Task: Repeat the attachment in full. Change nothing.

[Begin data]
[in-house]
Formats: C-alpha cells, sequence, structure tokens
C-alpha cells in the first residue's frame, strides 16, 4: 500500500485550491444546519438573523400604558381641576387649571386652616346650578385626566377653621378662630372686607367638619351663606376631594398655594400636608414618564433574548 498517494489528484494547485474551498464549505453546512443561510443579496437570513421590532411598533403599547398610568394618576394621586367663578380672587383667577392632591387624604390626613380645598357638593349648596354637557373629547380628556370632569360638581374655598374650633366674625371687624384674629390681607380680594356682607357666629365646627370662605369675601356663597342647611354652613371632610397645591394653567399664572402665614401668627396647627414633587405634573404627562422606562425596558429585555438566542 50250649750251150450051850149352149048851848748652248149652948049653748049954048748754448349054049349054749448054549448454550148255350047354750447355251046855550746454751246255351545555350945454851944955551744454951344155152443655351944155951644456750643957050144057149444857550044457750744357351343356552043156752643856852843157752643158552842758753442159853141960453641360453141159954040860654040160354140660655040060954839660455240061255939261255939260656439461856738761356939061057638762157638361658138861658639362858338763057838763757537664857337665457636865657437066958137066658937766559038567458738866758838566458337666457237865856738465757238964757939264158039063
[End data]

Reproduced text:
[in-house]
Formats: C-alpha cells, sequence, structure tokens
C-alpha cells in the first residue's frame, strides 16, 4: 500500500485550491444546519438573523400604558381641576387649571386652616346650578385626566377653621378662630372686607367638619351663606376631594398655594400636608414618564433574548 498517494489528484494547485474551498464549505453546512443561510443579496437570513421590532411598533403599547398610568394618576394621586367663578380672587383667577392632591387624604390626613380645598357638593349648596354637557373629547380628556370632569360638581374655598374650633366674625371687624384674629390681607380680594356682607357666629365646627370662605369675601356663597342647611354652613371632610397645591394653567399664572402665614401668627396647627414633587405634573404627562422606562425596558429585555438566542 50250649750251150450051850149352149048851848748652248149652948049653748049954048748754448349054049349054749448054549448454550148255350047354750447355251046855550746454751246255351545555350945454851944955551744454951344155152443655351944155951644456750643957050144057149444857550044457750744357351343356552043156752643856852843157752643158552842758753442159853141960453641360453141159954040860654040160354140660655040060954839660455240061255939261255939260656439461856738761356939061057638762157638361658138861658639362858338763057838763757537664857337665457636865657437066958137066658937766559038567458738866758838566458337666457237865856738465757238964757939264158039063